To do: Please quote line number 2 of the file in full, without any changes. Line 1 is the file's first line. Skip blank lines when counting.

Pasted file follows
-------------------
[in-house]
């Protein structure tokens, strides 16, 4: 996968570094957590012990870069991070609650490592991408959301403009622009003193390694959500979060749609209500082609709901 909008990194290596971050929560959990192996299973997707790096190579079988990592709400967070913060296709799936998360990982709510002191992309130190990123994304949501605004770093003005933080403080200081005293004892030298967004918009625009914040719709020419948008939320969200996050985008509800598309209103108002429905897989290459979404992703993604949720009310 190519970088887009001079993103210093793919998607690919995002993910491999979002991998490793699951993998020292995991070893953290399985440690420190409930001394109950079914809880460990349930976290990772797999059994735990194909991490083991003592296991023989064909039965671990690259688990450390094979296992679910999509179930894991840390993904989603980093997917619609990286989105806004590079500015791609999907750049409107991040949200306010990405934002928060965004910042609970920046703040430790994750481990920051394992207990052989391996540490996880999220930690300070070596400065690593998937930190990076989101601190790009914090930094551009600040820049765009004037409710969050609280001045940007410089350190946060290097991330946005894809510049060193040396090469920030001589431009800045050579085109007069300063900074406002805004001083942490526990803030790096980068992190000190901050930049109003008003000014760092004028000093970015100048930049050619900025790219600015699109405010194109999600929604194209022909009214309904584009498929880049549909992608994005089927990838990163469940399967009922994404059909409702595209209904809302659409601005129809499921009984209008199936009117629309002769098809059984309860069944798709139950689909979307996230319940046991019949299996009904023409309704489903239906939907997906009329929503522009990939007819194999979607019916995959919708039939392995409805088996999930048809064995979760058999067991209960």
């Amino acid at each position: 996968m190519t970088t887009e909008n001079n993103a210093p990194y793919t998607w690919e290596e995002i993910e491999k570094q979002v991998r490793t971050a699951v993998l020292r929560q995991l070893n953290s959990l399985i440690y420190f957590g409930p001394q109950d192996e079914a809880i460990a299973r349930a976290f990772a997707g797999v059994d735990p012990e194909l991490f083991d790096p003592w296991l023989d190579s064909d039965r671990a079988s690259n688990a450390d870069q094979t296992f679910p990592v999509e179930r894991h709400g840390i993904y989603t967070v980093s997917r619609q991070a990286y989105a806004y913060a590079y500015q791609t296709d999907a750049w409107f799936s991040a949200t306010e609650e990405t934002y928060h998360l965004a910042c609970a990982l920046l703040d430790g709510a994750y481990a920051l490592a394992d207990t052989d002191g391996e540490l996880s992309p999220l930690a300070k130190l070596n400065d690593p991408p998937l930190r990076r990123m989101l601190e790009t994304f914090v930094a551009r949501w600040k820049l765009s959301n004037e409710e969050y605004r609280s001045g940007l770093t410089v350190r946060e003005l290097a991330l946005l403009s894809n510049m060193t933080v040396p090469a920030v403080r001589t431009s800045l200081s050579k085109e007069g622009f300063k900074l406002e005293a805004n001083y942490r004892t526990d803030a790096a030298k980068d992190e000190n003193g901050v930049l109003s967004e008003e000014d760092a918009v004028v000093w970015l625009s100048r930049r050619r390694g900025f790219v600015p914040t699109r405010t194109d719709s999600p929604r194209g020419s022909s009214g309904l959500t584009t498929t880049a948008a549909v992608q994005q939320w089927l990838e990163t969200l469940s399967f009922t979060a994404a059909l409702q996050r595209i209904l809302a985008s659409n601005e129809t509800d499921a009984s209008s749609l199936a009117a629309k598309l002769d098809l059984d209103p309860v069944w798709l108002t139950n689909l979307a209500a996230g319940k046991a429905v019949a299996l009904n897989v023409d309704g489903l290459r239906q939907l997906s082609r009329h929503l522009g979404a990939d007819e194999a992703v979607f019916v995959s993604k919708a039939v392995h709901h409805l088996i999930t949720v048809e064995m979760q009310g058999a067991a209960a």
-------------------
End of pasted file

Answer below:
């Protein structure tokens, strides 16, 4: 996968570094957590012990870069991070609650490592991408959301403009622009003193390694959500979060749609209500082609709901 909008990194290596971050929560959990192996299973997707790096190579079988990592709400967070913060296709799936998360990982709510002191992309130190990123994304949501605004770093003005933080403080200081005293004892030298967004918009625009914040719709020419948008939320969200996050985008509800598309209103108002429905897989290459979404992703993604949720009310 190519970088887009001079993103210093793919998607690919995002993910491999979002991998490793699951993998020292995991070893953290399985440690420190409930001394109950079914809880460990349930976290990772797999059994735990194909991490083991003592296991023989064909039965671990690259688990450390094979296992679910999509179930894991840390993904989603980093997917619609990286989105806004590079500015791609999907750049409107991040949200306010990405934002928060965004910042609970920046703040430790994750481990920051394992207990052989391996540490996880999220930690300070070596400065690593998937930190990076989101601190790009914090930094551009600040820049765009004037409710969050609280001045940007410089350190946060290097991330946005894809510049060193040396090469920030001589431009800045050579085109007069300063900074406002805004001083942490526990803030790096980068992190000190901050930049109003008003000014760092004028000093970015100048930049050619900025790219600015699109405010194109999600929604194209022909009214309904584009498929880049549909992608994005089927990838990163469940399967009922994404059909409702595209209904809302659409601005129809499921009984209008199936009117629309002769098809059984309860069944798709139950689909979307996230319940046991019949299996009904023409309704489903239906939907997906009329929503522009990939007819194999979607019916995959919708039939392995409805088996999930048809064995979760058999067991209960």